Eagle-eyed and food-oriented viewers of the latest season of the hit TV series The Bear, will have spotted a cameo in the opening episode of the season where a fleeting glimpse is seen of one man: René Redzepi, co-owner and head chef of Noma. Based in Copenhagen since 2003,

Noma has become infamous in the food world, earning three Michelin stars and being named the world’s best restaurant numerous times since 2010. The Bear has paid homage to Noma across its three seasons and has highlighted Noma and Copenhagen’s influence on food and fine dining.

However, after 21 years, Noma will close its doors to the public this year. In the summer of 2023, it announced “To continue being Noma, we must change”, leaving culinary fans in shock. Noma will continue life in its test kitchen, expanding its food laboratory to continue its famous innovations.

Noma: A cut above

Noma has consistently been on the cutting edge of food innovations. Its history is firmly rooted in experimentation and culinary creativity. Food writer and presenter Anthony Bourdain used to travel the world documenting life through the lens of local food. When in Denmark, the episode took place entirely at Noma and with its chefs.

In its test kitchen, René and the Noma chefs have a magical lab of food heaven, with new flavours, textures, and techniques. In 2016, Noma moved to a waterfront location with a vegetable farm and greenhouse. With this, the restaurant pushed sustainability by sourcing locally and creating seasonal menus. Furthermore, it pioneered foraging techniques with ingredients on seasonal menus including moss, pinecones, and deer brains.

Fun with fermentation

The lab is a fermentation haven. Scientific journals have documented Noma’s creations and the Food Research Journal is set to publish a paper on the microbial, protein-rich, miso varieties that Noma has produced. Through the process of fermentation—using classic fermentation bases like peas and soy as well as rye bread—Noma developed eight novel varieties of miso. The study finds that the miso varieties contain a greater range of microbes than is currently found in other varieties and highlights how Noma’s new proteins could be used to contribute to further studies on fermentation and microbe ecology outside of the food world.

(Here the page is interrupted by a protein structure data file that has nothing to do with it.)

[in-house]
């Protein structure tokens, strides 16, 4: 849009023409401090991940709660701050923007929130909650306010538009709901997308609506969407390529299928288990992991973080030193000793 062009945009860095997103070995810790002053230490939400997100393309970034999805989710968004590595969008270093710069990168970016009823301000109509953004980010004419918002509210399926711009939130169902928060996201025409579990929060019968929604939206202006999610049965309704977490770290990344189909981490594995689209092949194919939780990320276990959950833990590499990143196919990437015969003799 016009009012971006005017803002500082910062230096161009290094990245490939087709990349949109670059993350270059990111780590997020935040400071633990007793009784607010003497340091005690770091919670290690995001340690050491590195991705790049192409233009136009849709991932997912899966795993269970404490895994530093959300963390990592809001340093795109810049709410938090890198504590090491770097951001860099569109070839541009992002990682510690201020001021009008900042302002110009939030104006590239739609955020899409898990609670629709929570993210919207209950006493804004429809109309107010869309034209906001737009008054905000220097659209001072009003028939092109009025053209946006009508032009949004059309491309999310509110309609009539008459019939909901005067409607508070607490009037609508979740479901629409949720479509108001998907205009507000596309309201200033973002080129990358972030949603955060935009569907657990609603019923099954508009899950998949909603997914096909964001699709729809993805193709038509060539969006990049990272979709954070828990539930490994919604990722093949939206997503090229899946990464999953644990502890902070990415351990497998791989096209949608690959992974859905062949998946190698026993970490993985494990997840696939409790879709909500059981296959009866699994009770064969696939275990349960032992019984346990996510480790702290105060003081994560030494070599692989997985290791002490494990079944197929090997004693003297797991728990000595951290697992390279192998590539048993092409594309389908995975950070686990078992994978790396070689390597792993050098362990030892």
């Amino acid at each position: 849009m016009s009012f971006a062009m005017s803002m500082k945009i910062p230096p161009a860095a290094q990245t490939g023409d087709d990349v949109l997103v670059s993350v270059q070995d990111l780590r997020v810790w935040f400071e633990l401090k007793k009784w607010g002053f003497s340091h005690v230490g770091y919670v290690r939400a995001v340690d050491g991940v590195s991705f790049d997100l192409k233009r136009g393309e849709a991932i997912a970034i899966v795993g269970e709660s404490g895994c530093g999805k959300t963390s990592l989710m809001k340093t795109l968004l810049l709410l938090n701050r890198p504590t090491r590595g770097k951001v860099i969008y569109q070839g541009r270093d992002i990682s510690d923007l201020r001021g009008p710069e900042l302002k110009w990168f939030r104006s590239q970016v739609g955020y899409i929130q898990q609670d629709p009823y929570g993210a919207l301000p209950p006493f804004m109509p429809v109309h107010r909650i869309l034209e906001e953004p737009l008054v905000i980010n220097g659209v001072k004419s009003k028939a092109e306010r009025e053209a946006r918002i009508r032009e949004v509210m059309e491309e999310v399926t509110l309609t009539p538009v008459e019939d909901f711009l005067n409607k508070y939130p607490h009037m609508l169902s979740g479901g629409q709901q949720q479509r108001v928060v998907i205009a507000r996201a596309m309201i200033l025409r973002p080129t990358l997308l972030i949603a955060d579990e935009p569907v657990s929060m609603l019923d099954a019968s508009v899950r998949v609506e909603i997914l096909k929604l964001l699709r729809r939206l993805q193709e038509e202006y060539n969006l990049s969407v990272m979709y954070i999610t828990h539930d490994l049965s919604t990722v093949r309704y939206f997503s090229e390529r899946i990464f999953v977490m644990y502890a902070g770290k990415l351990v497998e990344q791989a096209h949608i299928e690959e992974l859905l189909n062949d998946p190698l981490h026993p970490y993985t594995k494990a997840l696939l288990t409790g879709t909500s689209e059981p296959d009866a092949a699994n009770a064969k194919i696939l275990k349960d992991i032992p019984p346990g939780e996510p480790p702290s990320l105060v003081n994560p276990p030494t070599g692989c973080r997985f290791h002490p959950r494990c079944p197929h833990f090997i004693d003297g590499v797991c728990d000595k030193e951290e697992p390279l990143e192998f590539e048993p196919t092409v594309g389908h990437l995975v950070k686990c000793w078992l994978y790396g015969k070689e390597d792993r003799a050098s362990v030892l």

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Fermentation is a key trend in the future of food. The growth of plant-based diets is leading to innovations in the ways that alternative proteins are produced. 3D-printed vegan ‘meats’ are appearing on the market, and fermentation processes are rife in this sector. Quorn have been leaders here for decades, but recent developments have led to start-ups being able to ferment and manipulate proteins to mimic eggs, fish, chicken, and even woolly mammoth. So, it is time to bid farewell.

After 21 years of innovation, to be Noma is to change. Recent media like The Bear and the 2023 film The Menu have brought fine dining and gastronomy into the public consciousness. I’m sure this played no thought to René in the decision to close Noma, but the test kitchen, well the test lab, is where the restaurant is making its biggest steps.

As conversations around sustainability, food security, and wastage become more important, Noma establishing itself as a place of science and innovation with its foraging techniques, seasonal menus, and fermentation processes that can lead the way for others in the food industry is an important and exciting step.